Jan was profuse of thanks, and by the woman’s desire he sat down to share their breakfast. The hunchback examined his sketch-book, and, as he laid it down again, he asked, “Did you ever make picters on stone, eh?”
“Before I could get paper, I did, sir,” said Jan.
“But could you now? Could you make ’em on a flat stone, like a paving-stone?”
“If I’d any thing to draw with, I could,” said Jan. “I could draw on any thing, if I had something in my hand to draw with.”
The Cheap Jack’s face became brighter, and in a mollified tone he said to his wife, “He’s a prime card for such a young un. It’s a rum thing, too! A man I knowed was grand at screeving, but he said himself he was nowheres on paper. He made fifteen to eighteen shillin’ a week on a average,” the hunchback continued. “I’ve knowed him take two pound.”
“Did you ever draw fish, my dear?” he inquired.
“No, sir,” said Jan. “But I’ve drawn pigs and dogs, and I be mostly able to draw any thing I sees, I think.”
The Cheap Jack whistled. “Profiles pays well,” he murmured; “but the tip is the Young Prodigy.”
“We’re so pleased to see what a clever boy you are, Jan,” said Sal; “that’s all, my dear. Put the bridle on the horse, John, for we’ve got to go round by the mill.”
Whilst the Cheap Jack obeyed her, Sal poked in the cart, from which she returned with three tumblers on a plate. She gave one to her husband, took one herself, and gave the third to Jan.
“Here’s to your health, love,” said she; “drink to mine, Jan, and I’ll be a good mother to you.” Jan tasted, and put his glass down again, choking. “It’s so strong!” he said.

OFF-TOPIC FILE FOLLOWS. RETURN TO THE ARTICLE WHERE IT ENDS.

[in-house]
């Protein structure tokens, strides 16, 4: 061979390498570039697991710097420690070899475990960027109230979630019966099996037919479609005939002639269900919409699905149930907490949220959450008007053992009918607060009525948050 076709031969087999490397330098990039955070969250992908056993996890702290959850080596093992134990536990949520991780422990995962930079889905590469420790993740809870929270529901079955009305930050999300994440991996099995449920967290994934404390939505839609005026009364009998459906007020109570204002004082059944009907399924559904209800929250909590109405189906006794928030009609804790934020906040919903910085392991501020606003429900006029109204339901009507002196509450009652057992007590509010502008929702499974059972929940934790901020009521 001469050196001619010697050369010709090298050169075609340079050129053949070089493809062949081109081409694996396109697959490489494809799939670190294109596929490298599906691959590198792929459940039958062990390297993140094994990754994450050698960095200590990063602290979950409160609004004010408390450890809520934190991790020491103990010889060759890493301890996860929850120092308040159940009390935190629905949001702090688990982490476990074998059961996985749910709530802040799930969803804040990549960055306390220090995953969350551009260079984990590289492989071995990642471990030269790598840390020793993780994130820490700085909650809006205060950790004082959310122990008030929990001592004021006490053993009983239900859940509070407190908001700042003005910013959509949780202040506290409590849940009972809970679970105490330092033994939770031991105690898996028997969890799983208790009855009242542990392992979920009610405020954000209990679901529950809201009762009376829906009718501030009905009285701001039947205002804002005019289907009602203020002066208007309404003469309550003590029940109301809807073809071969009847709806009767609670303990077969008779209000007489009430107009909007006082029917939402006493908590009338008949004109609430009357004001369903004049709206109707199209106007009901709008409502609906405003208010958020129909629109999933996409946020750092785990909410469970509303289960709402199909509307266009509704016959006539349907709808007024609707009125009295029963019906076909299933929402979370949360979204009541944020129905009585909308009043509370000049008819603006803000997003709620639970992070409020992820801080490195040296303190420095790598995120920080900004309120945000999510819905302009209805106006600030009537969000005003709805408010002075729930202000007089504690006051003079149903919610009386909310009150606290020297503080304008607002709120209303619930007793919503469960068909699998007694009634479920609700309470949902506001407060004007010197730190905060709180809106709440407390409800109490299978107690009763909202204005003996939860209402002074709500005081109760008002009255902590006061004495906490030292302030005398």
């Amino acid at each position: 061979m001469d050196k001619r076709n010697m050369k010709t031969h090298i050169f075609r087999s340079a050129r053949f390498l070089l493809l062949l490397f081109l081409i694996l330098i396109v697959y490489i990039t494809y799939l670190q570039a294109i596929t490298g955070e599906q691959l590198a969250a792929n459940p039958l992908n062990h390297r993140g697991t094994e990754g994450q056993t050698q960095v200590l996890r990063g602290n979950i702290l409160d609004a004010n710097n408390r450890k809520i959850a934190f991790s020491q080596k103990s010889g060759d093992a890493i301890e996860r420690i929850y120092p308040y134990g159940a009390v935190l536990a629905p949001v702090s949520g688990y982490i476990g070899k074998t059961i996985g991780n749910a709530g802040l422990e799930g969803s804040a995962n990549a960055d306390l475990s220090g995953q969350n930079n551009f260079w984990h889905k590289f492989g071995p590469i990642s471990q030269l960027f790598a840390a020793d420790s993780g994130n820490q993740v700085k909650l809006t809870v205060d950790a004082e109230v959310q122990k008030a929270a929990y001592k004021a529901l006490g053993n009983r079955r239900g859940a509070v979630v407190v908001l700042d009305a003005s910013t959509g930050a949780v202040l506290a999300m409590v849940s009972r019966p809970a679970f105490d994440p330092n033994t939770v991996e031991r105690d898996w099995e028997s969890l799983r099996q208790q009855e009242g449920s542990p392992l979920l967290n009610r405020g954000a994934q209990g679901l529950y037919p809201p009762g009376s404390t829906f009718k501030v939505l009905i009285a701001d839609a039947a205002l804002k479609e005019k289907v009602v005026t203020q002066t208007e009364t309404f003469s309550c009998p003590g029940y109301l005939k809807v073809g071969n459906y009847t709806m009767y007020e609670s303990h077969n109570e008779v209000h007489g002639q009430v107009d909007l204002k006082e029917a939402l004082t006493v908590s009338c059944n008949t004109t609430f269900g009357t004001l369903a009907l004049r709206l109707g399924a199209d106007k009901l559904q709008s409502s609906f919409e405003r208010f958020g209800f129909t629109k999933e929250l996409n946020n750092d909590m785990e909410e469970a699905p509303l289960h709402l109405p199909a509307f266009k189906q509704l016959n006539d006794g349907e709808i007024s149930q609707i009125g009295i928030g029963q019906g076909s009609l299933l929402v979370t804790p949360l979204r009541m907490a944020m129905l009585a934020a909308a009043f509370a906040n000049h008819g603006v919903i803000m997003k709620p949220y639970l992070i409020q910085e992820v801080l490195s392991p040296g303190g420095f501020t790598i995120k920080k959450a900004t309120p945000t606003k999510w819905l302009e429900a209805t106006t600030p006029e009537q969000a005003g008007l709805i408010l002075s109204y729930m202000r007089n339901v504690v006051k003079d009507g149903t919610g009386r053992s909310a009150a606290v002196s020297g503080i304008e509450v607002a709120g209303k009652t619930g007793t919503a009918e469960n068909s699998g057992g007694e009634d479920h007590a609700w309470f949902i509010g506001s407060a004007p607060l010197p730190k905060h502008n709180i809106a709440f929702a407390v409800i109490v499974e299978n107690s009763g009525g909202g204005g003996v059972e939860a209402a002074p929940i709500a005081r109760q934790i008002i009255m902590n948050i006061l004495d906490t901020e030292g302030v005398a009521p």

The Cheap Jack looked furious. “Nice manners they’ve taught this brat of yours!” he cried to Sal. “Do ye think I’m going to take my ’oss a mile out of the road to take him to see his friends, when he won’t so much as drink our good healths?”
“Oh! I will, indeed I will, sir,” cried Jan. He had taken a good deal of medicine during his illness, and he had learned the art of gulping. He emptied the little tumbler into his mouth, and swallowed the contents at a gulp.
They choked him, but that was nothing. Then he felt as if something seized him in the inside of every limb. After he lost the power of moving, he could hear, and he heard the Cheap Jack say, “I’d go in for the Young Prodigy; genteel from the first; only, if we goes among the nobs, he may be recognized. He’s a rum-looking beggar.”
“If you don’t go a drinking every penny he earns,” said Sal, pointedly, “we’ll soon get enough in a common line to take us to Ameriky, and he’ll be safe enough there.” On this Jan thought that he made a most desperate struggle and remonstrance. But in reality his lips never moved from their rigidity, and he only rolled his head upon his shoulder. After which he remembered no more.